04/14/2004 03:30 PM RES
= bill was previously heard/scheduled
ALASKA STATE LEGISLATURE SENATE RESOURCES STANDING COMMITTEE April 14, 2004 3:30 p.m. TAPE(S) 04-39 MEMBERS PRESENT Senator Scott Ogan, Chair Senator Thomas Wagoner, Vice Chair Senator Fred Dyson Senator Ralph Seekins Senator Ben Stevens MEMBERS ABSENT Senator Kim Elton Senator Georgianna Lincoln COMMITTEE CALENDAR CS FOR HOUSE JOINT RESOLUTION NO. 44(RES) Relating to research into the decline of the Southwest Alaska population of the Northern Sea Otter in the western Gulf of Alaska. MOVED CSHJR 44(RES) OUT OF COMMITTEE CS FOR HOUSE BILL NO. 409(FSH) "An Act relating to the maximum length of salmon seine vessels; and providing for an effective date." HEARD AND HELD SENATE BILL NO. 297 "An Act relating to the taking of black bear, brown bear, and grizzly bear and to registration of big game guides for certain guide use areas." HEARD AND HELD PREVIOUS COMMITTEE ACTION BILL: HJR 44 SHORT TITLE: SEA OTTER RESEARCH/ENDANGERED SPECIES SPONSOR(s): RESOURCES BY REQUEST 03/18/04 (H) READ THE FIRST TIME - REFERRALS 03/18/04 (H) RES 03/29/04 (H) RES AT 1:00 PM CAPITOL 124 03/29/04 (H) -- Meeting Canceled -- 03/31/04 (H) RES AT 1:00 PM CAPITOL 124 03/31/04 (H) Moved CSHJR 44(RES) Out of Committee 03/31/04 (H) MINUTE(RES) 04/01/04 (H) RES RPT CS(RES) 4DP 4NR 04/01/04 (H) DP: STEPOVICH, WOLF, KERTTULA, LYNN; 04/01/04 (H) NR: GATTO, GUTTENBERG, MASEK, 04/01/04 (H) DAHLSTROM 04/07/04 (H) TRANSMITTED TO (S) 04/07/04 (H) VERSION: CSHJR 44(RES) AM 04/08/04 (S) READ THE FIRST TIME - REFERRALS 04/08/04 (S) RES, FIN 04/14/04 (S) RES AT 3:30 PM BUTROVICH 205 BILL: HB 409 SHORT TITLE: SEINE VESSEL LENGTH SPONSOR(s): REPRESENTATIVE(s) WILLIAMS BY REQUEST OF SALMON INDUSTRY TASK FORCE 01/28/04 (H) READ THE FIRST TIME - REFERRALS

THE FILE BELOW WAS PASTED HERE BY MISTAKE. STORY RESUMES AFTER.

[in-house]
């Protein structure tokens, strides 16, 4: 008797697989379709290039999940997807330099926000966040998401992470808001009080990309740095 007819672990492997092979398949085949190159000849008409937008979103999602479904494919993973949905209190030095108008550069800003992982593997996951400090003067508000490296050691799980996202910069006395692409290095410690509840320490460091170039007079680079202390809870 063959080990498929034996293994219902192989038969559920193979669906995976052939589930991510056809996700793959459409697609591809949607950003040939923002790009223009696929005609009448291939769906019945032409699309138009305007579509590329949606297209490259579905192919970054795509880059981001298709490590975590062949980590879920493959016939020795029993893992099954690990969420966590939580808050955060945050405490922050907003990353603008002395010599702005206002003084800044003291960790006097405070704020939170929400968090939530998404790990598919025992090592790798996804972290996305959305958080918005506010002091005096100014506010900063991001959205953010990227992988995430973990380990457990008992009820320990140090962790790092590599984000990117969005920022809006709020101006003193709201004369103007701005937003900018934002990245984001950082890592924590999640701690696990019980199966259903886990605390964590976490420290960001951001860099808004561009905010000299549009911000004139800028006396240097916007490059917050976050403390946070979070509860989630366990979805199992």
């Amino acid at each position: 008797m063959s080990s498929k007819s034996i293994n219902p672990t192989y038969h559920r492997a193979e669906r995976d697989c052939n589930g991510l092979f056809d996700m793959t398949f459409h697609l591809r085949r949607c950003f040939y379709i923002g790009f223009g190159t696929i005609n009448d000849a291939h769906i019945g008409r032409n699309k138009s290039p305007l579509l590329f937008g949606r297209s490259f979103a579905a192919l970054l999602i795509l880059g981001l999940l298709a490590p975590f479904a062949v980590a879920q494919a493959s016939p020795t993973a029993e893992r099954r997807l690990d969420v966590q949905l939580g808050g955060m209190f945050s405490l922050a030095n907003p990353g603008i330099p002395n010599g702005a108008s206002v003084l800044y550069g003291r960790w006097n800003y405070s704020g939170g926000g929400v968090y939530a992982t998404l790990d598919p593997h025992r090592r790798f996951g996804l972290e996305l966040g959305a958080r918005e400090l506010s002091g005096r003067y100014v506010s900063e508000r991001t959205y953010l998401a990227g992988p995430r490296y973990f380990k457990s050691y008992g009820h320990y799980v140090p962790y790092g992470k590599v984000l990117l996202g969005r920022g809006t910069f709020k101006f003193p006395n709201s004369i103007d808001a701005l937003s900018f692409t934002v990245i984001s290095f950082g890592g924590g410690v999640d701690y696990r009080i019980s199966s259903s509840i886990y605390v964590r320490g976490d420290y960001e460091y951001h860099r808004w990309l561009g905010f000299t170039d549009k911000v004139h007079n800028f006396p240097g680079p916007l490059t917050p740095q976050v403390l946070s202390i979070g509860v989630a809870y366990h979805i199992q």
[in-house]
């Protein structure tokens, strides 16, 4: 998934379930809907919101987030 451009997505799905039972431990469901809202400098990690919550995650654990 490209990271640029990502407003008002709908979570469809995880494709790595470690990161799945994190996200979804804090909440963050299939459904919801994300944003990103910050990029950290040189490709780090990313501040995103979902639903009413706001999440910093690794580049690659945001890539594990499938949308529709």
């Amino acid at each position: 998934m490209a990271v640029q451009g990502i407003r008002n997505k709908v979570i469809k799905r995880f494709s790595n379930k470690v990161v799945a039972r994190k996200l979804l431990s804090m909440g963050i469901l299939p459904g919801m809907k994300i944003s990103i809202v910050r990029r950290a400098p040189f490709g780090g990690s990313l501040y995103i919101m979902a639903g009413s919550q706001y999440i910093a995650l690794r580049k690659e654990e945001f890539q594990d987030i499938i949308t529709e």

01/28/04 (H) FSH, RES 02/09/04 (H) FSH AT 9:00 AM CAPITOL 124 02/09/04 (H) Heard & Held 02/09/04 (H) MINUTE(FSH) 02/16/04 (H) FSH AT 9:00 AM CAPITOL 124 02/16/04 (H) Moved CSHB 409(FSH) Out of Committee 02/16/04 (H) MINUTE(FSH) 02/18/04 (H) FSH RPT CS(FSH) 3DP 4NR 02/18/04 (H) DP: WILSON, HEINZE, GUTTENBERG; 02/18/04 (H) NR: GARA, OGG, SAMUELS, SEATON 02/18/04 (H) RES AT 1:00 PM CAPITOL 124 02/18/04 (H) Moved CSHB 409(FSH) Out of Committee 02/18/04 (H) MINUTE(RES) 02/19/04 (H) RES RPT CS(FSH) 5DP 1DNP 2NR 02/19/04 (H) DP: STEPOVICH, HEINZE, KERTTULA, 02/19/04 (H) GUTTENBERG, MASEK; DNP: WOLF; 02/19/04 (H) NR: LYNN, GATTO 02/26/04 (H) TRANSMITTED TO (S) 02/26/04 (H) VERSION: CSHB 409(FSH) 02/27/04 (S) READ THE FIRST TIME - REFERRALS 02/27/04 (S) L&C, RES 03/11/04 (S) L&C AT 1:30 PM BELTZ 211 03/11/04 (S) <Above Bill Hearing Postponed> 03/23/04 (S) L&C AT 1:30 PM BELTZ 211 03/23/04 (S) Heard & Held 03/23/04 (S) MINUTE(L&C) 03/30/04 (S) L&C AT 1:30 PM BELTZ 211 03/30/04 (S) Moved CSHB 409(FSH) Out of Committee 03/30/04 (S) MINUTE(L&C) 03/31/04 (S) L&C RPT 1DP 3NR 03/31/04 (S) NR: BUNDE, STEVENS G, FRENCH; 03/31/04 (S) DP: DAVIS 04/14/04 (S) RES AT 3:30 PM BUTROVICH 205 BILL: SB 297 SHORT TITLE: BEAR HUNTING/DISPOSAL OF HIDE/SKULL SPONSOR(s): SENATOR(s) SEEKINS 02/06/04 (S) READ THE FIRST TIME - REFERRALS 02/06/04 (S) RES, FIN 03/17/04 (S) RES AT 3:30 PM BUTROVICH 205 03/17/04 (S) Heard & Held 03/17/04 (S) MINUTE(RES) 04/02/04 (S) RES AT 3:30 PM BUTROVICH 205 04/02/04 (S) Heard & Held 04/02/04 (S) MINUTE(RES) 04/07/04 (S) RES AT 3:30 PM BUTROVICH 205 04/07/04 (S) -- Rescheduled to 4 pm 04/07/04 -- 04/14/04 (S) RES AT 3:30 PM BUTROVICH 205 WITNESS REGISTER Representative Dan Ogg Alaska State Capitol Juneau, AK 99801-1182 POSITION STATEMENT: Sponsor of HJR 44. Ms. Julie Decker, Executive Director Southeast Alaska Regional Dive Fisheries Association (SARDFA) POSITION STATEMENT: Supports HJR 44. Mr. Tim Barry Staff to Representative Bill Williams Alaska State Capitol Juneau, AK 99801-1182 POSITION STATEMENT: Commented on HB 409 for sponsor. Ms. Scott McCallister Seine fisherman POSITION STATEMENT: Supports HB 409. Mr. Kenneth Mack King Cove AK POSITION STATEMENT: Opposes HB 409. Mr. Matt Robus, Director Division of Wildlife Conservation Department of Fish & Game PO Box 25526 Juneau, AK 99802-5226 POSITION STATEMENT: Commented on SB 297. Lieutenant Gary Folger Division of Alaska State Troopers Department of Public Safety PO Box 111200 Juneau, AK 99811-1200 POSITION STATEMENT: Commented on SB 297. ACTION NARRATIVE TAPE 04-39, SIDE A CSHJR 44(FSH)-SEA OTTER RESEARCH/ENDANGERED SPECIES CHAIR SCOTT OGAN called the Senate Resources Standing Committee meeting to order at 3:30 p.m. Present were Senators Thomas Wagoner, Fred Dyson, Ralph Seekins and Chair Scott Ogan. Senator Ben Stevens arrived at 5:15. The first order of business to come before the committee was CSHJR 44(FSH). REPRESENTATIVE DAN OGG, sponsor, of HJR 44, said the Southwest Alaska population of Northern Sea Otters has declines as much as 65 percent since the mid-1970s. In responds to this precipitous decline, the United States Fish and Wildlife Service recently proposed listing the sea otters in the Southwest region as threatened under the Endangered Species Act. This bill recognizes that drop. Studies funded by the federal government have found that the of another species, the Stellar Sea lion's decline is not necessarily related to commercial fisheries. This resolution asks the federal government to put $5 million aside each year over the next five years to study this animal over a period in the area of Kodiak. CHAIR OGAN asked how many sea otters were going to get studied for $25 million. "That's a lot of money!" REPRESENTATIVE OGG replied that he didn't know their numbers. SENATOR RALPH SEEKINS asked for an estimate of economic damages that could potentially happen if the reasons for the sea otter decline were not studied. REPRESENTATIVE OGG replied Kodiak Island salmon fishery, presently valued at $25 million, could go away if information didn't show there was no connection between commercial fishing and the decline in sea otters. The Kenai Peninsula has another salmon fishery that the same thing could happen to. Possibly crab fisheries could be taken out. It could all add up to $200 million to $300 million. Pollock fisheries might be affected, because they are farther out, but impacts to the coastal communities that are struggling already could become very serious. SENATOR SEEKINS remarked that he thought the money for a sea otter study would be well spent. CHAIR OGAN asked if sea otters are listed as threatened now. REPRESENTATIVE OGG replied that the Wildlife Service is going to list them as threatened and that is why public comment is being taken on it at this point. It can't be said for certain that commercial fishing doesn't have an impact until information is gathered. They started putting large circles around where the Stellar sea lions live and they'll do the same thing with the sea otters.... It knocked out incredible portions of fisheries and we had to fight to get them back. SENATOR SEEKINS urged that a study seemed to be a much better way of dealing with the decline than the shotgun approach. REPRESENTATIVE OGG explained that the people who studied the Stellar sea lions suggested that $5 million every year for five years would provide enough data for a sea otter study. The study on Stellar sea lions cost $100 million. CHAIR OGAN asked if he envisioned the study being done as government research. REPRESENTATIVE OGG answered that usually the money is funneled through one of the government agencies. The Stellar sea lions study is presently done through the National Oceanic and Atmospheric Administration (NOAA) and National Marine Fisheries Service (NMFS) in the Department of Commerce. Contracts are usually picked up by universities. This one would go through the U.S. Fish and Wildlife Service, which would decide on the program. Kodiak already has research facilities from the Stellar sea lion study. CHAIR OGAN exclaimed, "There seems to be more money, sometimes, in researching why fishing isn't good than there is in fishing!" REPRESENTATIVE OGG said it seemed like that, but in today's reality, people in the fishing industry understand that without the research they won't be able to fish. CHAIR OGAN said he was concerned about specifying an amount to be spent and would feel more comfortable with language like, "Congress will provide adequate or sufficient funding." He wanted to know if there were other considerations behind focusing the study in Kodiak. REPRESENTATIVE OGG replied that the sea otter population starts at the tip of the Kenai Peninsula and goes down the Alaska Peninsula including Kodiak Island and goes out the chain. One needs to look for research facilities that exist in that area and scientists who work in that field. Those are found in Kodiak; those are the scientists he talked to about what was needed to accomplish this type of study. CHAIR OGAN asked if anyone knew how many sea otters were taken for subsistence hunting. REPRESENTATIVE OGG replied he didn't really know and that those products can't be sold. SENATOR THOMAS WAGONER informed them that the finished products made from sea otter pelts can be bartered or sold, but he said there had been very little hunting of sea otters in Kachemak Bay for several years. He thought Kodiak was a perfect area in which to conduct this research. MS. JULIE DECKER, Executive Director, Southeast Alaska Regional Dive Fisheries Association (SARDFA), said she had submitted written comments in support of HJR 44. Research would not only indicate why there is a decline, but the extent of it as well. She suggested adding three whereas clauses that contain language from the Federal Register noticing the proposed listing as threatened as follows: 1. On page 2, line 1, insert: "Whereas information from monitoring programs administered by NMFS indicates that interactions between sea otters and commercial fisheries result in less than one instance of mortality per year within the Southwest Alaska distinct population segment; and" 2. After the above, insert: "Whereas information from the MTRP estimates the subsistence harvest of sea otters from the Southwest Alaska distinct population segment (DPS) averaged less than 100 sea otters per year during the 1990s and the impacts of the subsistence harvest is negligible; and" 3. On page 2, line 4, insert: "Whereas the cause of the decline in abundance of the Southwest Alaska population of the Northern Sea Otter is unknown, although the weight of evidence of available information suggests that predation by killer whales may be the most likely cause of the sea otter decline in the Aleutian Islands; and" 4. On page 2, line 18, insert "and be it further resolved that the Alaska State Legislature respectfully requests the United States Fish and Wildlife Service not list the Southwest Alaska sea otter as threatened until the amount of decline and cause of decline is better understood through intensive research." REPRESENTATIVE OGG responded that Ms. Decker is addressing the Southwest population where the Fish and Wildlife Service has done preliminary studies noticing the 65 percent decline. That's the reason they put up the public notice. He didn't know if the resolution could ask them to not list them as threatened as that is a scientific determination. That is why he is asking for money to get the scientific determination. He wanted to leave the resolution the way it is. CHAIR OGAN asked if this is a decline from an all-time high or from an average number. REPRESENTATIVE OGG couldn't answer that definitively. Some thought the reason for the Stellar sea lion decline is because of extensive whale hunting in the 30s and 40s - that it knocked out a whole segment of prey and the sea lion population filled that void by the 1970s. He speculated that maybe the 1970s was an all-time high of recovery. SENATOR THOMAS WAGONER moved to pass CSHJR 44(FSH) from committee with a zero fiscal note. There were no objections and it was so ordered. HB 409-SEINE VESSEL LENGTH CHAIR SCOTT OGAN announced HB 409 to be up for consideration. MR. TIM BARRY, staff to Representative Bill Williams, who is sponsoring HB 409 at the request of the Joint Legislative Salmon Task Force, said it removes the statutory prohibition for the length of salmon seine vessels and leaves the authority for their length to the Alaska Board of Fisheries. This bill was discussed in the Production Subcommittee of the Task Force and by the Task Force as whole as something that could give the Board of Fisheries and Alaska's fishermen another tool to allow them to diversify and increase the value of their fish. This legislation does not eliminate the 58 ft. length limit on salmon seiners; it only puts these boats in the same regulatory regime as all other fishing boat size limits. The 58 ft. limit is one of only two commercial fishing boat length limits enshrined in statute and predates statehood. In the 1950s, the Alaska fisheries were not nearly as well developed as they are today and territorial and early state lawmakers wanted to protect Alaska's fishing fleet from the dominant fleet of larger boats that fished out of Puget Sound primarily. This perceived threat was serious enough that legislators enshrined the length limit in statute rather than allowing the Board of Fish to have the same discretion it has now regarding all other length and gear restrictions. The concerns that drove lawmakers to make that decision 50 years ago are no longer present. There really is no threat from outside vessels or fleets today. Alaska's fishing fleet today is far stronger and healthier than, certainly, Puget Sound's is. HB 409 is supported by the United Fishermen of Alaska (UFA) and has a zero fiscal note from the Alaska Department of Fish and Game (ADF&G). SENATOR WAGONER said the Kodiak seine fleet is already intercepting a lot of red salmon in Shelikof Straits. If they can get bigger vessels, they can seine more hours in more inclement weather and asked, "Is that a good idea?" MR. BARRY deferred to Senator Wagoner's expertise in that particular fishery. "The intent of this legislation is to leave that sort of determination in the hands of the Board of Fisheries where it is with a whole lot of other fisheries in the state as opposed to leaving it in the hands of the Legislature. SENATOR WAGONER responded: I guess the point I'd make if the Board of Fish were to keep the seine fleet from Kodiak on the capes where they were originally, I wouldn't care if they had 150 ft. vessels, but it does worry me that there is a process being put in place now that a proliferation in size of vessels that can better handle the water at certain times in Shelikof Straits is taking place. SENATOR RALPH SEEKINS asked why they wouldn't just say that the Board of Fisheries would provide for the maximum size of vessels to be used in any particular seine fishery. MR. BARRY replied if this bill becomes law, and the Board of Fish does nothing, the current limit stays in place - unless it takes specific action on gear limits in a particular fishery. CHAIR OGAN asked whose ox gets gored with this legislation. MR. BARRY said testimony from others would provide the reasons why having a bigger boat might allow fishermen to do different kinds of things. He noted: Even if the length limit would go up, an awful lot of people would still be able to make a perfectly good living. The other thing is that any of these arguments for or against allowing larger vessels will have to be made before the Board of Fish and the Board of Fish has a process that it goes through all the time. He stated that he has had some conversations with fishermen who maintain they could add a lot of value to their fish if they could have another 10 ft. on board. They would catch fewer fish, but be able to get a lot more money for them.... certain kinds of onboard processing and maybe handling the fish differently and taking better care of them. MR. SCOTT MCCALLISTER, Alaska fisherman, said he currently confines his fishing efforts to Southeast Alaska due to market conditions. Southeast Alaska has a diverse array of species and a healthy processing industry. The costs are less here and it's easier to secure markets in Southeast. Because of diversity of species, it has been my desire for a long time to be able to fish money fish and achieve a quality of fish across my deck and into the pipeline onto the tender or, preferably I think, the processor's dock by doing some primary processing on board - which would be primarily bleeding of the fish while that fish is still alive. To achieve this, I need more room in the length of the vessel....I need gravity to be able to channel fish and sort the fish into the fish holds or into a processing line.... He pointed out that the vessel lengths would be changed [or not] by region; the Board could not drop the limit statewide. MR. KENNETH MACK, King Cove fisherman, opposed the intent of HB 409. SENATOR SEEKINS asked what confidence he had that the Board of Fish would not change the length of seine vessels with the best interest of all fishermen in mind rather than just the ones in his area. MR. MACK replied that he has a lot of confidence in the Board of Fish doing the right thing. SENATOR SEEKINS asked if he would like to see the statute stay on the books so they wouldn't have that option. MR. MACK replied yes because that would provide even more protection. CHAIR OGAN said he thought value added processing was definitely the way to go and asked if there was a way to change the seine length limit to apply only to processing. He asked what the rationale is behind the 32 ft. limit for Bristol Bay gillnetters and the 58 ft. limit for seiners. SENATOR FRED DYSON said he thought both of those were a misguided government attempt to keep the boats owned by local people. "Like most government efforts, it never works." TAPE 04-39, SIDE B SENATOR DYSON continued saying the larger the boat, the more flexibility a person has to change with the markets and regulatory environment. "Plus, it's safer.... I'm embarrassed we didn't do this 25 years ago." SENATOR WAGONER said that Kodiak seiners used to fish off the capes and, therefore, they didn't intercept the salmon migrating around Kodiak Island into Cook Inlet. All I was implying is, if you have a 58 ft. vessel - and the 58 ft. vessels that they use now are much different than the original 58 ft. vessels - the 58 ft. vessel they use today is much more seaworthy - much more adaptable boat to the fishing that they do. The point is, at one time the Board of Fish did pull the fishermen in Kodiak back onto the cape and then after the politics was all done, they let them go back off the capes again and intercept fish. So, they made a decision and they reversed their decision two years later. All I want is a little time to contact the fishermen in Cook Inlet and see what they feel about it.... CHAIR OGAN said that he would hold HB 409. 4:35 - 4:46 - at ease SB 297-BEAR HUNTING/DISPOSAL OF HIDE/SKULL CHAIR SCOTT OGAN announced SB 297 to be up for consideration and that they had adopted SSSB 297, version W, at the last meeting. MR. MATT ROBUS, Director, Division of Wildlife Conservation, said: We believe the sponsor substitute made some important improvements to the original bill. Foremost of these is the change in approach from an expansion of hunting methods to the establishment of a bear predation management program. We think that's an important distinction to make. This avoids some of the ethical issues involved in the original bill which you heard about at previous hearings and it preserves hunting as a fair chase activity, which the department feels is very important. The sponsor substitute limits the use of ordinary additional methods for taking bears to specific situations where the Board of Game has found that a bear population needs to be reduced. The sponsor substitute language would now serve as an umbrella statute to the bear management policy in associated regs that were recently adopted by the Board of Game and do it in a way that is analogous to the structure of wolf predation management laws that we already have. The result of this would be to allow both wolf and bear predation issues to be addressed together in predation control plans formulated by the Board of Game. The Board of Game and department have agreed for quite a while that the first step in reducing bear numbers when necessary should be through liberalized hunting regulations. Often, such attempts have been less effective than hoped because liberalized hunting rules did not result in higher hunter effort even though we had more liberal bag limits and seasons. If you don't have more hunters in the field, it really doesn't result in any more bears being taken. Allowing non-residents to hunt brown and grizzly bears without a guide and treating first-year military personnel as residents are innovative approaches to increasing hunter effort in areas where we need to have more bears taken. At the last meeting of this committee, some members questioned why first year military personnel were included in the exemption for having a guide for taking brown bear and grizzly bear. Concerns are expressed that this might provide an opportunity to challenge the guide requirement based on safety issues. When this concept was first discussed, we in the department suggested that allowing first-year military residents to hunt without a guide would be something to look at because we thought it would likely provide the increase in the number of hunters that we were looking for to increase the harvest in the game management unit (GMU) 13 while having a minimal impact on the guiding industry through legal challenges. We would require all first- year military personnel obtaining a permit to attend a training course where we would emphasize safety and we thought that would reduce the exposure to the safety argument. This could be done rather easily because the military population is a closed group of people that we would have relatively easy access to. Since the bill has been expanded now to allow other non-resident hunters to qualify for permits, it would probably not be necessary to deal with military people separately. However, whatever the permittee pool ends up being, we will consider requiring some level of training as a permit condition. I think this could provide some protection in case the statute is challenged along safety lines. MR. ROBUS said he had some suggested changes. First changing the phrase "control of black and brown or grizzly bear" to something like "bear predation management" in the title and elsewhere in the statute. He thought it best to eliminate the connotation that the state is trying to eradicate bears. "We're trying to have a predation management tool when bears become part of the predation equation that needs to be addressed." Secondly, since the Legislature would be making a distinction between hunting bears and taking them as a predation management measure, he thought it appropriate to not require non-residents to obtain a standard non-resident brown bear tag, because it's hunting related. He did agree with charging some sort of management or permit fee of about $500 rather than $50 - because of the importance of funding the division's management programs. Even with the $500 fee, this program would be the only time in North America that a person could hunt a brown or grizzly bear, with very limited exceptions, without engaging the services of a guide, which costs from $5,000 up to $8,000 for a hunt. The limited exception would be the second degree of kindred possibility that is presently in state regulation. The department believes that the main purpose of the statute should be to establish the authority under which bear predation can be managed and should contain general sideboards for such programs. We believe that including detailed methods and means descriptions at this level is unwise. As the sponsor substitute is written, all of the described methods and means would be authorized in all cases where bear predation management is in effect under a program established by the Board of Game. Since every wildlife management situation is unique and has different challenges, we believe the different bear predation management programs in different areas should be custom tuned and managers and the Board of Game should have the flexibility to choose the methods and means that would be most effective and most appropriate. I'm speaking in general here and have a short list of specific places in the present language where we believe specific methods and means should be removed from the statute language and taken care of at the Board of Game level. In our opinion, a better way to approach all of this would be to have the Board of Game develop the details for each bear predation program and include them in a predation management plan that would be adopted in regulation. This is the way that wolf control is presently done. We think this would mesh nicely with it. This would allow the board to authorize measures appropriate and justifiable for the specific situation without including methods that are not necessary and probably very controversial. The Board of Game developed the regulatory framework for conducting bear predation management at its March meeting and it did so because the members recognized the need to reduce bear predation in certain areas in order to reach regulatory management guidelines. The board adopted a bear management policy, which included provisions for reducing bear numbers when certain conditions are met. They adopted regulations to allow issuance of permits for bear population reduction. So, the regulatory structure for bear predation management is substantially in place already. The committee should note that in constructing its bear management policy, the Board of Game has already included most of the methods and means included in the sponsor substitute as potential ways to implement a bear reduction program. Methods and means included in the sponsor substitute that are not already in the regulation could be referred to the board for its consideration in mounting future bear predation programs. Section 2 has two basic components, the first of which is to allow a qualified organization to accept donations of bear hides and skulls - auction or raffle those off and return at least 50 percent of the net proceeds to the fish and game fund, which is the state money that funds the Division of Wildlife Conservation's management programs. It's the only money we have to match federal monies that are available to us.... The only concern we have here is an administration overhead to process and work these hides through some sort of a system of raffles or sales or auctions. We can make that work. I do have one request, though, and that is that the department be given the discretion to accept hides, because from our experience with dealing with defense of life and property hides or other types of bear hides that we come in possession of through enforcement actions, for instance, we could run up some very large disposal fees in getting rid of hides that really aren't worth anything - because of the time of year they are taken or the hair has slipped or whatever. So, we would appreciate some discretion there in picking ones that are worth taking through the sale process.... That concludes my testimony and would try to answer any questions the committee has. SENATOR SEEKINS pointed out that section 2 says the department "may" accept a donation, not "shall". MR. ROBUS replied, "The intent is noted and appreciated." SENATOR SEEKINS asked if there was anything in Alaska law that would keep him from selling a bear skin from Alaska in Washington. MR. ROBUS said he knew that was allowed in the state of Montana. Once the hide gets out of state, he turns that situation over to enforcement people. SENATOR SEEKINS said he is trying to allow the sale of those things in the state on somewhat the same basis that they are sold outside the state - to provide some means of revenue. LIEUTENANT GARY FOLGER, Alaska State Troopers, said troopers don't have jurisdiction over those actions, but if that is the Legislature's intent, it could be addressed instate. SENATOR SEEKINS agreed that the title change would be appropriate because he wants it to be a bear predation management bill. He asked if the training course would be a Board of Game decision. MR. ROBUS answered that he mentioned it as a potential condition of the permit, which he thought was within his division's authority. "It would be something we would discuss with the board before we implemented it." SENATOR SEEKINS said it wasn't the intent of the Legislature to allow a permit that would be authorized by the Board of Game to have administrative discretion attached to it. He didn't have a problem with people who have never hunted big game being required to take a safety course. Some states require it to hunt any game. CHAIR OGAN noted that bow hunters have to be certified by statute. MR. ROBUS replied that he thought that requirement was associated with a Board of Game regulation. In reference to Senator Seekins' comment, he could also think of moose permits for an antler-restricted hunt where people are required to watch a short movie clip on distinguishing a legal moose from an illegal moose. I believe that is done under our discretionary authority, which is given to us in regulation.... There are several examples where, as part of a permit process, you're required to upload some information before going in the field. SENATOR SEEKINS said he didn't have a problem with there being reasonable training or a safety course provided that it's readily available. Since he couldn't find that authority in statute, he thought the Board of Game gave him that authority. MR. ROBUS assured him if he was given one or more of those programs to run, he would figure out ways to provide what is necessary to people who were willing to provide the extra harvest pressure on a population the board had designated to be reduced. "I think we're fairly successful in providing the types of training I mentioned earlier...." SENATOR SEEKINS said he would be very reluctant if the department with its permit issuing process would be able to trump a decision made by either the Legislature or the Board of Game to implement a predator control program. "That's my concern." He asked Mr. Robus why the board hadn't come up with a bear predation program before their last meeting in March." MR. ROBUS replied: My perception is that for years we and the board have been involved in trying to get appropriate wolf predation control started - when we had a fairly wholesale change. A large portion of the board changed soon after this administration came on board. At the spring meeting in '03, some of the members approached us, on the record, asked us to start putting together some sort of bear predation approach. That resulted in us putting a draft before them at the next board meeting in November and they asked for it to be on the agenda this spring so they could take action. So, it took a year. Why it didn't happen prior to that is probably a combination of it not being as high a priority for the previous board. That previous board and we were fully involved, in addition to managing all the hunts around the state, were trying to get 19D started. That was the primary effort and in the wake of that, Unit 13. SENATOR SEEKINS asked how soon the board, under the department's bear management policy would be able to consider implementation of a bear predation management plan in Unit 13. MR. ROBUS replied the next regular meeting for the Southcentral region occurs next March and it would require that some findings be made. Those findings could be put on the November agenda. If something were put on the books at the March meeting, it could be implemented on July 1, when regulations are normally implemented. SENATOR SEEKINS bemoaned the fact that two fall hunting seasons would be lost before anything would be done. MR. ROBUS said that is correct unless emergency measures are taken. SENATOR SEEKINS asked if other areas where bears are an emerging problem would have to go through the intensive management process and then go through the bear management process. MR. ROBUS replied that the intensive management process has already been gone through statewide up to a certain point. We've got about six predation management plans already in effect in regulation with primarily aimed at wolves, but where bears could certainly be spliced in relatively easily. Yes, normally you go around the two-year cycle that's presently in effect for board meetings and new areas would be added or areas taken off the books at those meetings unless some sort of special action was taken by the board. SENATOR SEEKINS surmised that it could take up to four years to get a bear management plan in effect. MR. ROBUS replied that is correct. However, a recent survey in unit 13 indicates that liberalized hunting regulations there may have had an effect. We're seeing lower bear densities out there in our surveys. We're going to be doing more work in the next month - surveying bear there with the latest technique that we have. Yes, the bear predation management timeline is off in the future. I can say it's not like no progress has been made in 13. It looks like we may have reduced brown bear densities there. SENATOR SEEKINS noted that Mr. Robus was monitoring the process and asked if he recalled what the dot points were for revising methods and means. MR. ROBUS replied: I was not there at the meeting during the final iteration of that. I know that a pool of methods and means that could be used was either specifically included at the bottom of that document or was referenced and included in the array of things from same day airborne access, which is in your sponsor substitute here, use of vehicles, baiting. There was a whole variety and it was not meant to be a closed box. It was a starting list of things that could be used depending on what was appropriate and effective in the situation. If and when it was determined by the board that either black or brown bear populations needed to be reduced. SENATOR SEEKINS asked if the department made recommendations to the board on unit 13, would it pick out a couple of methods and wait for two years to see what happens or would it advise using all of the methods at once - to solve the problem expeditiously. SENATOR BEN STEVENS arrived at 5:15 p.m. MR. ROBUS replied: I think it's only honest to say that the department and the board have spirited discussion sometimes from different points of view and while both the board and department are interested in getting into solving some of these problems, we are highly aware of the fact that whatever we mount, it needs to be a sustainable program - because these ungulate populations didn't get into the situations they are in instantly - and it's going to take more than an instant for things to return to a higher abundance - and we may urge some caution in these situations and it may be related to a particular technique. It may regard which area or the extent of the area. When that happens, it's going to basically be a judgment on how can we proceed with a program that's effective while not going so far and in a manner that might cause the whole thing to come to a halt. As I say, it may be judgment - there may be differences of opinion. SENATOR SEEKINS said the reason he asked that question is because it's been his experience that a solution is applied slowly and, as a result, ineffectively. He wanted to hear specifics on methods and means. CHAIR OGAN said he was concerned about the Legislature setting methods and means. I agree we need to strike the bear control permits with bear predation management and I think we should work on some methods and means - maybe giving express authority for methods and means - require them to consider alternative methods and means beyond normal or standard hunting practices including, but not limited to, same day airborne, because that's probably one of the most effective ways....to hunt. SENATOR SEEKINS said he wanted to solve the problem and if nothing else, this bill has moved the board toward a comprehensive bear management plan. We didn't have that before in the State of Alaska.... That alone makes me very pleased.... Secondly, there are some things that absolutely have to be changed in statute if we're going to be able to address getting more hunters into the field. Because we have statutes that prohibit things, now we have to loosen those statutes.... I think, as Mr. Robus has suggested, that a safety training course for someone in these paragraphs that loosen up their ability to be able to participate in this bear predation management plan is a worthwhile suggestion.... I think beyond that if this committee believes that it may be wise for the time being to allow some discretion on the Board of Game to be able to implement methods and means over and above the ordinary, I have no objection to that. CHAIR OGAN asserted that, "shall" should be used instead of "will" to "incorporate methods and means beyond seasons and bag limits." SENATOR SEEKINS agreed that it shouldn't be a regular hunting license or tag and that there should be a ceiling fee that goes along with this type of program. He wouldn't change anything in (e) or (k). He had no problem with eliminating (f), (g) and (i) as long as he felt comfortable that those would be methods and means that would be considered by the Board of Game. CHAIR OGAN said they would continue to work on this issue and adjourned the meeting at 5:30 p.m.